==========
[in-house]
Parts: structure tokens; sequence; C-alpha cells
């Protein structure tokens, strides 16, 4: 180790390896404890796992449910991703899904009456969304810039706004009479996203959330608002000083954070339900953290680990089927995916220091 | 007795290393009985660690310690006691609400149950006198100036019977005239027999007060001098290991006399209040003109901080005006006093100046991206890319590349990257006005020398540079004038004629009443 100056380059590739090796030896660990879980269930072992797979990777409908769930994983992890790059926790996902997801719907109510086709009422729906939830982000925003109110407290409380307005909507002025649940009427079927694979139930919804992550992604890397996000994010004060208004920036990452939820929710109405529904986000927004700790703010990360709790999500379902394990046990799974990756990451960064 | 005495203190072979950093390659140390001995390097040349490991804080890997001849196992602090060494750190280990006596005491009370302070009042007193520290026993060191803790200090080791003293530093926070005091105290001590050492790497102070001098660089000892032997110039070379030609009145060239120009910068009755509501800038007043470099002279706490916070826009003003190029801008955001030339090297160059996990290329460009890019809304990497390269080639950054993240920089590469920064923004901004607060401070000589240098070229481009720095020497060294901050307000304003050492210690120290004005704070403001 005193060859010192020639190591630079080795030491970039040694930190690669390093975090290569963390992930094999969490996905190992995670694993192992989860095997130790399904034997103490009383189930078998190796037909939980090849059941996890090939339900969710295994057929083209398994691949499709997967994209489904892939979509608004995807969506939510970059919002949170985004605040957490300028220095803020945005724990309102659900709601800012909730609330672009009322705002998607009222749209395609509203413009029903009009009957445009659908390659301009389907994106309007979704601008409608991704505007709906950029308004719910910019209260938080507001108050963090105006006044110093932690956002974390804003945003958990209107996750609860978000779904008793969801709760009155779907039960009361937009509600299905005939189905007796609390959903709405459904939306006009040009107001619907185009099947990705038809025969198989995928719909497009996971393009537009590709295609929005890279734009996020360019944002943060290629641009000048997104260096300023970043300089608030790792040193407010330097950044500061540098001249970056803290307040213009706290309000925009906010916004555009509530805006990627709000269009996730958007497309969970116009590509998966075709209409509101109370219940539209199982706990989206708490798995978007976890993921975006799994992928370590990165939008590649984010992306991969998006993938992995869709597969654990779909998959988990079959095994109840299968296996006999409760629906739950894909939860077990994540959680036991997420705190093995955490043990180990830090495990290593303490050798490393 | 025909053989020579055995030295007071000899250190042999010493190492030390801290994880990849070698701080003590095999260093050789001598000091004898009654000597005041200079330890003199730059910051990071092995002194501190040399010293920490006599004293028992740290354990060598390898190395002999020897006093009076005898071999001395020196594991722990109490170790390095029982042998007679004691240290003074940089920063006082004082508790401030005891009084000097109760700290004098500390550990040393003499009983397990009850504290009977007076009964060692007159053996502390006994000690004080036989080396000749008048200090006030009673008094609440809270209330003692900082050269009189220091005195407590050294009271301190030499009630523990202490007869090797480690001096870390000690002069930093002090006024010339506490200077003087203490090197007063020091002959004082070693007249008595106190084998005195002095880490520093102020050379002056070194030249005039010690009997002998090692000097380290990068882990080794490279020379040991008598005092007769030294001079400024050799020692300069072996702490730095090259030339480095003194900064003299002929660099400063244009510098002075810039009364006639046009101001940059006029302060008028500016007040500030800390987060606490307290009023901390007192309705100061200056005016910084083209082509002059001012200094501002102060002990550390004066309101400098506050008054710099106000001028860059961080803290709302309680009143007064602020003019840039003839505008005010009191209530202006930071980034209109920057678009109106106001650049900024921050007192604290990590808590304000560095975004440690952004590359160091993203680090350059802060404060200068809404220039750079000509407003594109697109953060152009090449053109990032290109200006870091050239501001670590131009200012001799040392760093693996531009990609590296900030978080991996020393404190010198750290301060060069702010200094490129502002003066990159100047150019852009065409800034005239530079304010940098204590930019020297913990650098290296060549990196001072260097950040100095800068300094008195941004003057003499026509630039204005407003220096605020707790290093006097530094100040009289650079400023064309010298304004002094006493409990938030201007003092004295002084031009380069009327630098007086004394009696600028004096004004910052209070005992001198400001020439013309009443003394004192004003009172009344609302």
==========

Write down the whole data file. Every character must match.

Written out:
[in-house]
Parts: structure tokens; sequence; C-alpha cells
């Protein structure tokens, strides 16, 4: 180790390896404890796992449910991703899904009456969304810039706004009479996203959330608002000083954070339900953290680990089927995916220091 | 007795290393009985660690310690006691609400149950006198100036019977005239027999007060001098290991006399209040003109901080005006006093100046991206890319590349990257006005020398540079004038004629009443 100056380059590739090796030896660990879980269930072992797979990777409908769930994983992890790059926790996902997801719907109510086709009422729906939830982000925003109110407290409380307005909507002025649940009427079927694979139930919804992550992604890397996000994010004060208004920036990452939820929710109405529904986000927004700790703010990360709790999500379902394990046990799974990756990451960064 | 005495203190072979950093390659140390001995390097040349490991804080890997001849196992602090060494750190280990006596005491009370302070009042007193520290026993060191803790200090080791003293530093926070005091105290001590050492790497102070001098660089000892032997110039070379030609009145060239120009910068009755509501800038007043470099002279706490916070826009003003190029801008955001030339090297160059996990290329460009890019809304990497390269080639950054993240920089590469920064923004901004607060401070000589240098070229481009720095020497060294901050307000304003050492210690120290004005704070403001 005193060859010192020639190591630079080795030491970039040694930190690669390093975090290569963390992930094999969490996905190992995670694993192992989860095997130790399904034997103490009383189930078998190796037909939980090849059941996890090939339900969710295994057929083209398994691949499709997967994209489904892939979509608004995807969506939510970059919002949170985004605040957490300028220095803020945005724990309102659900709601800012909730609330672009009322705002998607009222749209395609509203413009029903009009009957445009659908390659301009389907994106309007979704601008409608991704505007709906950029308004719910910019209260938080507001108050963090105006006044110093932690956002974390804003945003958990209107996750609860978000779904008793969801709760009155779907039960009361937009509600299905005939189905007796609390959903709405459904939306006009040009107001619907185009099947990705038809025969198989995928719909497009996971393009537009590709295609929005890279734009996020360019944002943060290629641009000048997104260096300023970043300089608030790792040193407010330097950044500061540098001249970056803290307040213009706290309000925009906010916004555009509530805006990627709000269009996730958007497309969970116009590509998966075709209409509101109370219940539209199982706990989206708490798995978007976890993921975006799994992928370590990165939008590649984010992306991969998006993938992995869709597969654990779909998959988990079959095994109840299968296996006999409760629906739950894909939860077990994540959680036991997420705190093995955490043990180990830090495990290593303490050798490393 | 025909053989020579055995030295007071000899250190042999010493190492030390801290994880990849070698701080003590095999260093050789001598000091004898009654000597005041200079330890003199730059910051990071092995002194501190040399010293920490006599004293028992740290354990060598390898190395002999020897006093009076005898071999001395020196594991722990109490170790390095029982042998007679004691240290003074940089920063006082004082508790401030005891009084000097109760700290004098500390550990040393003499009983397990009850504290009977007076009964060692007159053996502390006994000690004080036989080396000749008048200090006030009673008094609440809270209330003692900082050269009189220091005195407590050294009271301190030499009630523990202490007869090797480690001096870390000690002069930093002090006024010339506490200077003087203490090197007063020091002959004082070693007249008595106190084998005195002095880490520093102020050379002056070194030249005039010690009997002998090692000097380290990068882990080794490279020379040991008598005092007769030294001079400024050799020692300069072996702490730095090259030339480095003194900064003299002929660099400063244009510098002075810039009364006639046009101001940059006029302060008028500016007040500030800390987060606490307290009023901390007192309705100061200056005016910084083209082509002059001012200094501002102060002990550390004066309101400098506050008054710099106000001028860059961080803290709302309680009143007064602020003019840039003839505008005010009191209530202006930071980034209109920057678009109106106001650049900024921050007192604290990590808590304000560095975004440690952004590359160091993203680090350059802060404060200068809404220039750079000509407003594109697109953060152009090449053109990032290109200006870091050239501001670590131009200012001799040392760093693996531009990609590296900030978080991996020393404190010198750290301060060069702010200094490129502002003066990159100047150019852009065409800034005239530079304010940098204590930019020297913990650098290296060549990196001072260097950040100095800068300094008195941004003057003499026509630039204005407003220096605020707790290093006097530094100040009289650079400023064309010298304004002094006493409990938030201007003092004295002084031009380069009327630098007086004394009696600028004096004004910052209070005992001198400001020439013309009443003394004192004003009172009344609302």